After years of prototype testing, canceled programs, and rewritten requirements, contractor BAE Systems has unveiled the first production model of its 34-ton, eight-wheel-drive Amphibious Combat Vehicle at the Modern Day Marine show. BAE and SAIC are competing to replace the Marine Corps’ aging, ungainly, and thinly armored Amphibious Assault Vehicles.
“They designed the 8×8 to be fully amphibious,” Swift said: “a vehicle that could self-launch and recover from an amphibious ship,” able to move at six knots and endure moderately troubled seas (Sea State 4).
“BAE systems circumnavigated the globe looking for the optimum partner,” BAE program manager John Swift told me this morning. They found Italy’s IVECO, a defense subsidiary of famous auto-maker Fiat — which already had a design that met the Marine Corps requirement, the SuperAV.
BAE’s ACV offering is simply an upgraded SuperAV, which is, in turn, an upgraded Freccia, which is an upgraded Centauro. BAE and IVECO took the Italian SuperAV design and tweaked it for the Marines.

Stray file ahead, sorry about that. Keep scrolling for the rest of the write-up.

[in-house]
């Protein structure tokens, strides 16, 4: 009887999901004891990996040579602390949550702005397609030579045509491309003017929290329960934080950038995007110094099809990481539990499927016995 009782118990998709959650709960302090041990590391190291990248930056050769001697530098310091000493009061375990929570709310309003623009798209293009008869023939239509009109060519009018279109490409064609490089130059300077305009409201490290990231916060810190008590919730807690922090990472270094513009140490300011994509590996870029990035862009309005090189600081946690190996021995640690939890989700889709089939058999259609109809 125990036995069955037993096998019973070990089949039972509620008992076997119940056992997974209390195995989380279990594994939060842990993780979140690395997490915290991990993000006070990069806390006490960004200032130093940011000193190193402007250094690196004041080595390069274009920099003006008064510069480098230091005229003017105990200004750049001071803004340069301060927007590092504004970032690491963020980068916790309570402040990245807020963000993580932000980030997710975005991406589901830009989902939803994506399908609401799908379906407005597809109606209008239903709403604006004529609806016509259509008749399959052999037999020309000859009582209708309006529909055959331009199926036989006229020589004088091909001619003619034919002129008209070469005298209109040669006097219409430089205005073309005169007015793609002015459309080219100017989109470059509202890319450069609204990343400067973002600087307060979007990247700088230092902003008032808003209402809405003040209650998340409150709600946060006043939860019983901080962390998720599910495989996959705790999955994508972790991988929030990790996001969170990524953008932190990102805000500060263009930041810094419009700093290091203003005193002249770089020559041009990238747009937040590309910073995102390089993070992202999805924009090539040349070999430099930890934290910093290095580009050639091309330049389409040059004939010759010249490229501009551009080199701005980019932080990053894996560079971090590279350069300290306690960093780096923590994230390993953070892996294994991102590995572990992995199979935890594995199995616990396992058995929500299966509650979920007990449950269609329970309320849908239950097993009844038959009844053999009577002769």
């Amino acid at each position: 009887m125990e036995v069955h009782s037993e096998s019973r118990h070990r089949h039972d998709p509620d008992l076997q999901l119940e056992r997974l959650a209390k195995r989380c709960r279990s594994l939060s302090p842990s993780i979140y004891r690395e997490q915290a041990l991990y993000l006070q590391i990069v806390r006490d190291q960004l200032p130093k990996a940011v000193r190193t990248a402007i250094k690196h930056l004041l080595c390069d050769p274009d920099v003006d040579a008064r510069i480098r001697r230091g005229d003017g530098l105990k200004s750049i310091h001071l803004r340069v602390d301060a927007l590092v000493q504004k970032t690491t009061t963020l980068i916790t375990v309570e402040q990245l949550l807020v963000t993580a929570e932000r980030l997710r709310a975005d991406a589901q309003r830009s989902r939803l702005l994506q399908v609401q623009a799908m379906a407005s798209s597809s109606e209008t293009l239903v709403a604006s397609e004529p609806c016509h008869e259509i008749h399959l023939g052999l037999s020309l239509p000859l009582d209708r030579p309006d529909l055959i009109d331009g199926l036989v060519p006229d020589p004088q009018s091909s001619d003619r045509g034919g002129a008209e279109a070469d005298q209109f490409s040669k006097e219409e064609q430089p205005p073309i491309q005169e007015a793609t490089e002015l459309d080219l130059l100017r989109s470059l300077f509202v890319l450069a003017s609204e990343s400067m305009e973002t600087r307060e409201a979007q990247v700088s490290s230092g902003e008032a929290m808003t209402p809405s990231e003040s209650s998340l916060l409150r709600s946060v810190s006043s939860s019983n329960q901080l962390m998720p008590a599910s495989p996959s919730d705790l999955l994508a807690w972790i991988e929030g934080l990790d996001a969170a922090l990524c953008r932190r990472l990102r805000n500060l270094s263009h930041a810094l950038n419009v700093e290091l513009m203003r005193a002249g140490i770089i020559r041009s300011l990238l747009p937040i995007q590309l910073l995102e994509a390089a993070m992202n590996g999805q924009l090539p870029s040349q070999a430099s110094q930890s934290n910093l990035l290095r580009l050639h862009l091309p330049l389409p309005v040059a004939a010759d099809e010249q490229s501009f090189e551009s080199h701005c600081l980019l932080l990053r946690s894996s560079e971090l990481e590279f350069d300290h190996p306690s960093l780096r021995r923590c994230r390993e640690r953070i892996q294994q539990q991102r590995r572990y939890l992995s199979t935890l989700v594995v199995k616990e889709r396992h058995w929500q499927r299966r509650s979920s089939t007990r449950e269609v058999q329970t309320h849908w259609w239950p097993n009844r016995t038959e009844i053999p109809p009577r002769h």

Most notably, they added bigger tires, upgraded the transmission, and worked the engine to add 40 percent more horsepower. Those changes allows the ACV to carry more protection, more troops — a full squad of 13 Marines, plus three crew — and more future upgrades, such as bigger gun or add-on armor.
The Italians will make key components but hull construction and final assembly will take place in BAE’s York, Pennsylvania plant.